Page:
If the idea can help the environment and work in the marketplace, great. However, my hard earned money(in the form of taxes) should not be wasted on concepts and products that do not work as promised or at all.
Post #627300
Posted Tuesday, December 30, 2008 6:53 AM
SSCommitted

SSCommittedSSCommittedSSCommittedSSCommittedSSCommittedSSCommittedSSCommittedSSCommitted

Group: General Forum Members
Last Login: Today @ 8:21 PM
Points: 1,567, Visits: 1,904
Thanks for reminding me that I really need to finish insulating my basement. I'm putting 6" of insulation (R22) where I can down there and 4" everywhere else. The energy auditor said it should help considerably. I'd put more in the attic, but I have vermiculite up there and would rather leave that alone.

I'm hoping with the high efficiency furnace from last year and the new high efficiency windows this year my gas bill will be a bit lower. I have some insulation installed in the basement already, but it's less than half done.

I was surprised in that superinsulating piece that the insulation guidelines in MA are higher than here in northern Ontario. With the wind, -40 tends to be as cold as it gets but we have plenty of-20 C days up here.
Post #627320
Posted Tuesday, December 30, 2008 7:08 AM
Grasshopper

GrasshopperGrasshopperGrasshopperGrasshopperGrasshopperGrasshopperGrasshopperGrasshopper

Group: General Forum Members
Last Login: Thursday, April 10, 2014 6:27 AM
Points: 18, Visits: 280
three words "Straw bale houses"
http://www.google.com/search?hl=en&q=straw+houses&aq=f&oq=
Not quite like the Three Little Pigs

and belive it or not but asbestos is one of the best insulators
Post #627337
Posted Tuesday, December 30, 2008 7:10 AM
SSC Rookie

SSC RookieSSC RookieSSC RookieSSC RookieSSC RookieSSC RookieSSC RookieSSC Rookie

Group: General Forum Members
Last Login: Saturday, April 5, 2014 9:42 AM
Points: 27, Visits: 41
Steve,

Interesting editorial, if a bit off topic from SQL. I'll admit upfront to only a passing familiarity with wind power.

However, having been a building contractor in a previous career, I know that building super-insulated homes also have some drawbacks. Energy usage is only one attribute of a building's design. Since virtually all buildings are ultimately used for some sort of occupancy by humans (automated factories aside), their design should serve the people who will use them.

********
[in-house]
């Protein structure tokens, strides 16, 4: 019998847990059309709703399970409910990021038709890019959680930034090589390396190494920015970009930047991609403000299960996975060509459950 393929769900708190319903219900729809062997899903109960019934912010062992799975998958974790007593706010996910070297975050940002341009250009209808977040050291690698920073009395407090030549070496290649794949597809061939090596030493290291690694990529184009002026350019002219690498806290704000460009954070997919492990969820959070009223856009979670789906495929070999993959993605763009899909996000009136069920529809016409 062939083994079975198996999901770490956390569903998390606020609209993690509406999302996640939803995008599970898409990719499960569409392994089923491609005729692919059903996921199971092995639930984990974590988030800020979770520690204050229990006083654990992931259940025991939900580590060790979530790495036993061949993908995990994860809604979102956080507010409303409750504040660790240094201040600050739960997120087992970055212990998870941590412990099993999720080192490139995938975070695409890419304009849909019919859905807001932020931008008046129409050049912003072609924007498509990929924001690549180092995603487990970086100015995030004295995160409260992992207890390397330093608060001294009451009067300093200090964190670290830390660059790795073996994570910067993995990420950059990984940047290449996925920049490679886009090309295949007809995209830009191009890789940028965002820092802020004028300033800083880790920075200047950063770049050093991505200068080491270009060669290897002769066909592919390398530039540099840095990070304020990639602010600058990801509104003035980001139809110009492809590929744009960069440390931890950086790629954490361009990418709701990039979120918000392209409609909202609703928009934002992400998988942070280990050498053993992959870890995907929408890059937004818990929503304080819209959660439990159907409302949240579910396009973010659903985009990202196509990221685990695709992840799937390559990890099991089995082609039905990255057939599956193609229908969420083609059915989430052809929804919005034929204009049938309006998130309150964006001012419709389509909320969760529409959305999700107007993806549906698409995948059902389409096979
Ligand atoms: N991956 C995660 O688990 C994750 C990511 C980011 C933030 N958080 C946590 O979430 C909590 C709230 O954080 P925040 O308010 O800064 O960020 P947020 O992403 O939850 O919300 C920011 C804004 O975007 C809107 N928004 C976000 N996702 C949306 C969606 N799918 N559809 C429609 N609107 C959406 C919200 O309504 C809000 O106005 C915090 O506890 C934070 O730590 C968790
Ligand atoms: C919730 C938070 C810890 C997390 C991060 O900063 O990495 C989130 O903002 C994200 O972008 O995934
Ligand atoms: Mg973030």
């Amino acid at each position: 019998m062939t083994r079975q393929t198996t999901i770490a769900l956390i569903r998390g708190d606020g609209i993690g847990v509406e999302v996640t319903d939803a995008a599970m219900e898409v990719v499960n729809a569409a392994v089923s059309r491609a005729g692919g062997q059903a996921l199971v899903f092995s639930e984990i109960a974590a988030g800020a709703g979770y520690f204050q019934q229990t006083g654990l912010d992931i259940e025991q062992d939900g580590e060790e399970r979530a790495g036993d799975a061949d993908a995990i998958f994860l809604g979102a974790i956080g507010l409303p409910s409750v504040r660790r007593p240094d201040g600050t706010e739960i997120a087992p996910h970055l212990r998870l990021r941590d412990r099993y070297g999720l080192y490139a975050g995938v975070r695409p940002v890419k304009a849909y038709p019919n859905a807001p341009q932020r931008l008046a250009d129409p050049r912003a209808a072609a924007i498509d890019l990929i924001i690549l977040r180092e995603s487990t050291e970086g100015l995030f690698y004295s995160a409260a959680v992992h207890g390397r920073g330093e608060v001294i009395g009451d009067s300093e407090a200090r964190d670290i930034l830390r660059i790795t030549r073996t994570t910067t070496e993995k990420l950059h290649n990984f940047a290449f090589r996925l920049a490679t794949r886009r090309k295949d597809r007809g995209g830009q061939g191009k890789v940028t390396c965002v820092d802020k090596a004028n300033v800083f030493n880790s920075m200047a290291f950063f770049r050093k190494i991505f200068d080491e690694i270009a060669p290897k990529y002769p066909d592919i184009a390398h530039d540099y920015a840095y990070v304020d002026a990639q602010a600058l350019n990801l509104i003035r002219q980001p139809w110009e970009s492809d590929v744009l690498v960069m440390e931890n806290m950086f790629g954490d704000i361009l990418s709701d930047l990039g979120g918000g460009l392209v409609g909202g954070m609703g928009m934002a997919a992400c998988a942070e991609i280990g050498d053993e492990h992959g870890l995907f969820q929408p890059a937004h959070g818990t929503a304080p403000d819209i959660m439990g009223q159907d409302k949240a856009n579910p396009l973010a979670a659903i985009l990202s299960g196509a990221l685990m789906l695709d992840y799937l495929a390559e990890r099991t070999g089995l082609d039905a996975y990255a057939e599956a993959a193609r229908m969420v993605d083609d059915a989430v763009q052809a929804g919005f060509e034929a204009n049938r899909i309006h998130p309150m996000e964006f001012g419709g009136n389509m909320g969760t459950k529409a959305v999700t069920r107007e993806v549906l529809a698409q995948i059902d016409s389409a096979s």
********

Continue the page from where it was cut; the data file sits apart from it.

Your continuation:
Super-insulation means extremely limited airflow in and out of the house. This lack of fresh air is actually a bad thing. Building in fresh air supplies that incorporate heat exchangers that allow an exchange of air with the outside without also allowing an exchange of energy is quite complex and costly.

Modern building materials exude toxic gases, and with more and more of the material in the house being manufactured this is just increasing. Cabinets, carpet and waferboard are all made with formaldehyde-based glues that will outgas for years.

For myself, I prefer to use a little more energy and insure that I get fresh, healthful air. but then, I live in a very temperate climate in Southern California.

I am looking at solar, though.
Post #627339
Posted Tuesday, December 30, 2008 7:21 AM


SSC-Dedicated

SSC-DedicatedSSC-DedicatedSSC-DedicatedSSC-DedicatedSSC-DedicatedSSC-DedicatedSSC-DedicatedSSC-DedicatedSSC-DedicatedSSC-DedicatedSSC-DedicatedSSC-DedicatedSSC-Dedicated

Group: Administrators
Last Login: Today @ 6:13 PM
Points: 33,198, Visits: 15,341
The article states that airflow is an issue, and you definitely need to control it and ensure fresh air is coming in. The heat exchanger, which passes outside and inside air, is one of the more expensive parts, but supposedly it works with 90% efficiency. Not sure how that's measured, but I've seen multiple articles since that first one where people are working on this.

I do think that passive solar, better insulation, some smarter techniques can work, but they need to be tested, deployed, and then regulated. That last part is the only way to reduce global energy. Individuals tend to do what's best for them, not the group.